Now that the vote on whether Britain should exit the European Union has been finalised, businesses face a period of uncertainty as everyone tries to digest what this means in the long-term.
The wide-ranging implications of Brexit on businesses range from tax, employment, financial regulation, intellectual property and company law, but at this stage the full impact of Brexit will be impossible to determine without knowing the precise terms of the exit negotiated between the UK and the EU.
While a number of potential exit models exist, throughout the referendum campaign were discussions around the adoption of the Norway or Switzerland model.
However the main alternatives are:
The Norwegian Model
The Norwegian model is based on an agreement with the European Economic Area (EEA) and involves full participation in the single market on the same basis as Norway, Iceland and Liechtenstein.
It accepts the freedom of movement of EU citizens, pays contributions to the EU and applies the rules and regulations of the single market, but without the countries having any significant political control. Norway’s current relationship with the EU is often referred to as “membership by fax” as the country has to wait for new laws to be faxed over from the EU.
Under this model the UK would essentially be half in and half out of the EU. However one potential scenario is that this would be used as an interim stage to facilitate a “soft” exit, rather than a final solution.
The Swiss model
Switzerland has negotiated partial access to the EU’s single market through a number of bilateral trade agreements (around 120). While it accepts free movement, pays some fees and must accept the free movement of employed people, its courts are largely free from EU regulations.
It’s proven to be a complicated process taking years to complete, and given the complexity it isn’t clear at this stage if other EU member states would be inclined to replicate this structure with the UK.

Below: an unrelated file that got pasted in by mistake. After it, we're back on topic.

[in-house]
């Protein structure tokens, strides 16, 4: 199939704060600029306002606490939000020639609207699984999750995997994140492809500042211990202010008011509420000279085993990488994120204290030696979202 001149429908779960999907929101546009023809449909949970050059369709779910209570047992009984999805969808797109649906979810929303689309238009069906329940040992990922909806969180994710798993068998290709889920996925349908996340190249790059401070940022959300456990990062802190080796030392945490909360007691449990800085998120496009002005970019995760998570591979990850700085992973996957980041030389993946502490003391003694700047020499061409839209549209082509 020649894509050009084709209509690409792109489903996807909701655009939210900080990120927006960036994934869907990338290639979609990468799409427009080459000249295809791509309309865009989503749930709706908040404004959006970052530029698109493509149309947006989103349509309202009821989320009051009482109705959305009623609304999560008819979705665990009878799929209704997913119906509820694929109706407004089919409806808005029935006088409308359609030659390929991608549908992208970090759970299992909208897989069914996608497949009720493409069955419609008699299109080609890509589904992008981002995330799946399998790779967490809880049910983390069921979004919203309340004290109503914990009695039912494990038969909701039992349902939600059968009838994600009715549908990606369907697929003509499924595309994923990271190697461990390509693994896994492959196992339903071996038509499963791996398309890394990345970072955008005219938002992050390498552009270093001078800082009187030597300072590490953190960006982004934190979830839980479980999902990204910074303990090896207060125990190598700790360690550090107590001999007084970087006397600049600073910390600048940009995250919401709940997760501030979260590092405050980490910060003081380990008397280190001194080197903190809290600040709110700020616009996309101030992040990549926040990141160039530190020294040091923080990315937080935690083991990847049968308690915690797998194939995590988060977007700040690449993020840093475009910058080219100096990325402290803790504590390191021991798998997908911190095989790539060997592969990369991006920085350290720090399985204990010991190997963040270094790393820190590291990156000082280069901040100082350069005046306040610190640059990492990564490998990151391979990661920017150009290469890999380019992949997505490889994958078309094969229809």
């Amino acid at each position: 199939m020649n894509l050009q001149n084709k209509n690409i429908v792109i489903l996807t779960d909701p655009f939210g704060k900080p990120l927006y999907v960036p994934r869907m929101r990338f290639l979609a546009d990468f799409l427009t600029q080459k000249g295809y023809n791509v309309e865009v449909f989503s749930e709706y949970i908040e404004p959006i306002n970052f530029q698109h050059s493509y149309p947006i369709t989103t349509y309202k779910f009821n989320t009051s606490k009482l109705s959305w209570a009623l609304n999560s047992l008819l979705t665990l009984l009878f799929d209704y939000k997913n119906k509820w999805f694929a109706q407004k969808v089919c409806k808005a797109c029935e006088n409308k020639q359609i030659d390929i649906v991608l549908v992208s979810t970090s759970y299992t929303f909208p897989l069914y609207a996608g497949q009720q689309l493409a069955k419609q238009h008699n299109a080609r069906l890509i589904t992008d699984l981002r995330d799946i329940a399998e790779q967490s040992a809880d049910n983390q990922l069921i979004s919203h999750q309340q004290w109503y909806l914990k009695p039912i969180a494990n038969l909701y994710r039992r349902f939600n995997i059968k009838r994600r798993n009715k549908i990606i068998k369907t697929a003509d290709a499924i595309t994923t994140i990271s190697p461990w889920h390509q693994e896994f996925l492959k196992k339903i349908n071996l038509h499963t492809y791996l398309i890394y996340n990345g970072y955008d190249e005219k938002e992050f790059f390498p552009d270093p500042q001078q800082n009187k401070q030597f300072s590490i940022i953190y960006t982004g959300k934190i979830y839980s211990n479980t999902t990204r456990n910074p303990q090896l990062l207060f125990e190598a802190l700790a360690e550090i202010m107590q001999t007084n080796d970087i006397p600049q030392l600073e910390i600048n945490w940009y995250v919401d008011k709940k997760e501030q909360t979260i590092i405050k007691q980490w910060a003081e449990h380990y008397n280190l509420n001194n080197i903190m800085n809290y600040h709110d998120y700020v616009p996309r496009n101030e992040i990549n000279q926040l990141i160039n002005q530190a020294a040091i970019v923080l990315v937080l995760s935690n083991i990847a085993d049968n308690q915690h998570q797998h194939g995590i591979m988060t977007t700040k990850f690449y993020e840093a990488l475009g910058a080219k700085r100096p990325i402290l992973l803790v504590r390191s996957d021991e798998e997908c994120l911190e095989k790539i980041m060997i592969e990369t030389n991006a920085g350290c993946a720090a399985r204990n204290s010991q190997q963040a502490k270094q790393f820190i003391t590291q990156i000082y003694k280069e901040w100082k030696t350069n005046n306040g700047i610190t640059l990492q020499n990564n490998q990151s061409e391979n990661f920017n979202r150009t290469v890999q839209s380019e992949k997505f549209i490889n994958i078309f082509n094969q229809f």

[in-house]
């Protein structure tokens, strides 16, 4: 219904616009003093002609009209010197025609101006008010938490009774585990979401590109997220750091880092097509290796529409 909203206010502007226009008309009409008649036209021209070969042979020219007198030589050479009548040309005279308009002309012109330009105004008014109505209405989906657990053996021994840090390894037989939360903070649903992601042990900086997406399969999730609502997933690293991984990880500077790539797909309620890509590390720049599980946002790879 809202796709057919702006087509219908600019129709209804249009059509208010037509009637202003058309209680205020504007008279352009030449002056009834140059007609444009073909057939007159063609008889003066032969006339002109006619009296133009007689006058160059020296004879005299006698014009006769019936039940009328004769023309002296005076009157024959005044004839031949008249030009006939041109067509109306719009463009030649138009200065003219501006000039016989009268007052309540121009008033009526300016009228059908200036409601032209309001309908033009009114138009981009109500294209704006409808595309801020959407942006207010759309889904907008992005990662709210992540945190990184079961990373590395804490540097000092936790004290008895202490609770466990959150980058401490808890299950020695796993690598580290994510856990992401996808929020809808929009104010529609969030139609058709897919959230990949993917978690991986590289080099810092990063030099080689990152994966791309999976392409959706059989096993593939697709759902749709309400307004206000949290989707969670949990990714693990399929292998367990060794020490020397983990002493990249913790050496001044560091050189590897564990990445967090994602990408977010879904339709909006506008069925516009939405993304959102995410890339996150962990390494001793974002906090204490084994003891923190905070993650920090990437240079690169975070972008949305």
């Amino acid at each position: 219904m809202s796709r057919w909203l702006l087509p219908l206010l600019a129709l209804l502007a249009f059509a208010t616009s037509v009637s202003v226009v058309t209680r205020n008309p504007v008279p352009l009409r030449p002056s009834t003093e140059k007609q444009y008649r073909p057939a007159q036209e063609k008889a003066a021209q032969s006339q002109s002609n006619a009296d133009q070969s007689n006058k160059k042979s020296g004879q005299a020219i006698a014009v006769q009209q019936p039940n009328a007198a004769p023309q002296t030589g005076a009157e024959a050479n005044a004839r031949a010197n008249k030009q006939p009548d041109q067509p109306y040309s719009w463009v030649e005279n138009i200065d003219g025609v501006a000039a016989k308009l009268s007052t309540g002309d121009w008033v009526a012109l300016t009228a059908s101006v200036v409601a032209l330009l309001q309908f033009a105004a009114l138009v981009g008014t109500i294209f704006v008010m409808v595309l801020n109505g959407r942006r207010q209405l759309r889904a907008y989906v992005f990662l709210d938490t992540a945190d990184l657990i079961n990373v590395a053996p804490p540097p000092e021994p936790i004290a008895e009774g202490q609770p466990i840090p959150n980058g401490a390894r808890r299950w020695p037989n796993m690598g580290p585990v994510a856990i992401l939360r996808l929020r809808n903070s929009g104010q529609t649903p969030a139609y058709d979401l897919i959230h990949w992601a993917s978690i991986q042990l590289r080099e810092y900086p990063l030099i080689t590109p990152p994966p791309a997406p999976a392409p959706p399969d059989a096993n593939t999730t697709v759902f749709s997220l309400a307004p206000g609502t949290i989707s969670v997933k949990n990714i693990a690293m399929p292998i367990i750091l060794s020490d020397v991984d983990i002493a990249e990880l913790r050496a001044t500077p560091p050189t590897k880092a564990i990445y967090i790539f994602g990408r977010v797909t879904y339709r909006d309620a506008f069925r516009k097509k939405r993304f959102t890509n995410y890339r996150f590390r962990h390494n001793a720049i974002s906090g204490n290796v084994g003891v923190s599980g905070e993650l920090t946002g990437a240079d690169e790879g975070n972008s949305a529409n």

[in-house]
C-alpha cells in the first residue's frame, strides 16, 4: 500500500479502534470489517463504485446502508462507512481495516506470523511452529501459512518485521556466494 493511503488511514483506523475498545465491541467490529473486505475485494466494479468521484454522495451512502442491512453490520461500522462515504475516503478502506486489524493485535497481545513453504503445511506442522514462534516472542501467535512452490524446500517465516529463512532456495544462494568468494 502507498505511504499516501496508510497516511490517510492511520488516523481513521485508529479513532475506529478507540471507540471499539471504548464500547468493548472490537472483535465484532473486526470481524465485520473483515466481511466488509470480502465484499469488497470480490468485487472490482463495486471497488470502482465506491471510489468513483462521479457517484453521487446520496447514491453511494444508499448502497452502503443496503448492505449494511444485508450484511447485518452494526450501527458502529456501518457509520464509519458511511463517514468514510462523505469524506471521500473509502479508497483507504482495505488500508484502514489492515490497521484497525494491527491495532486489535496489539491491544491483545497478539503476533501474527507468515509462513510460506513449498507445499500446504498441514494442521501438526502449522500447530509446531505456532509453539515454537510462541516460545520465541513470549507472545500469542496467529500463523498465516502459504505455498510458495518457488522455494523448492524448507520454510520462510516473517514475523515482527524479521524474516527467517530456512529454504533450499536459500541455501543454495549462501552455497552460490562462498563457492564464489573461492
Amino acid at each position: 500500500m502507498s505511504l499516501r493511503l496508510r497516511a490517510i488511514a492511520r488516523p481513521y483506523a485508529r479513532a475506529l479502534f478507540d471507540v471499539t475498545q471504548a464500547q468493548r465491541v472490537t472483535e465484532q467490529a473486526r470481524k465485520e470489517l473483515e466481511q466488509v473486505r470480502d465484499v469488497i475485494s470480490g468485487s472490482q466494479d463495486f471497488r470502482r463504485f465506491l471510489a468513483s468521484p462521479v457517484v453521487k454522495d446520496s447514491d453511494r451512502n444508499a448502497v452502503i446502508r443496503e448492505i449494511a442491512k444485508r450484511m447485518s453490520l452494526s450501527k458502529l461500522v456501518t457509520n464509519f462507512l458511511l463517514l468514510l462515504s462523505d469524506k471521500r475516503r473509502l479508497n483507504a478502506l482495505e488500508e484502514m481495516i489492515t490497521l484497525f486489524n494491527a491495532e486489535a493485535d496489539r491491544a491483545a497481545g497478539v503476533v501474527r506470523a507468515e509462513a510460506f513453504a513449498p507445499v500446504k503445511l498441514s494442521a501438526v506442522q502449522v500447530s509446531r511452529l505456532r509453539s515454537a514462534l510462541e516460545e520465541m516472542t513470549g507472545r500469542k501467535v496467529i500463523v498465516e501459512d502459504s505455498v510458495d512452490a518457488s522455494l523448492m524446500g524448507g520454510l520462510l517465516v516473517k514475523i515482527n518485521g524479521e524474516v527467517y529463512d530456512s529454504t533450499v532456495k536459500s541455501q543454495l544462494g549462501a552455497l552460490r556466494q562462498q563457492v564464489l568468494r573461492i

The Canadian model
The Canadian model is based on a Free Trade Agreements with the EU - due to take effect this year - and will eliminate nearly all tariffs on goods (it does not give tariff-free access to all goods and excludes some key service sectors).
It’s the most comprehensive and ambitious free trade deal to date and Boris Johnson has claimed Britain could follow the Canadian model in a vision of a “brighter future outside the EU” - claims that were immediately dismissed by David Cameron as “too good to be true”.
The Turkish model
Turkey is part of the EU Customs Union and has bilateral treaties with the EU, which means it can access the single market for goods, but not services.
Turkey doesn’t have to apply tariffs to export most goods throughout the EU and accepts the EU's external tariffs when trading with non-EU countries. It however does not have any control or influence in setting these tariffs.
Regardless of the possible models for any future relationship between the UK and the EU, it’s likely that companies who do business with the United Kingdom will need to plan and assess what the various risks and opportunities are in order to cover all aspects of their operations.
Some of the key considerations over the coming months and years could include:
IP & Trademarks
Intellectual property owners are understandable concerned as to the implications that Brexit result will have on their IP & Trademark rights. While IP-related laws (namely, those involving trademarks, copyrights, and patents) will remain largely unchanged in the short-term, once the UK has left the EU they will no longer be part of the EU Trade Mark system (which is only available to EU Member States).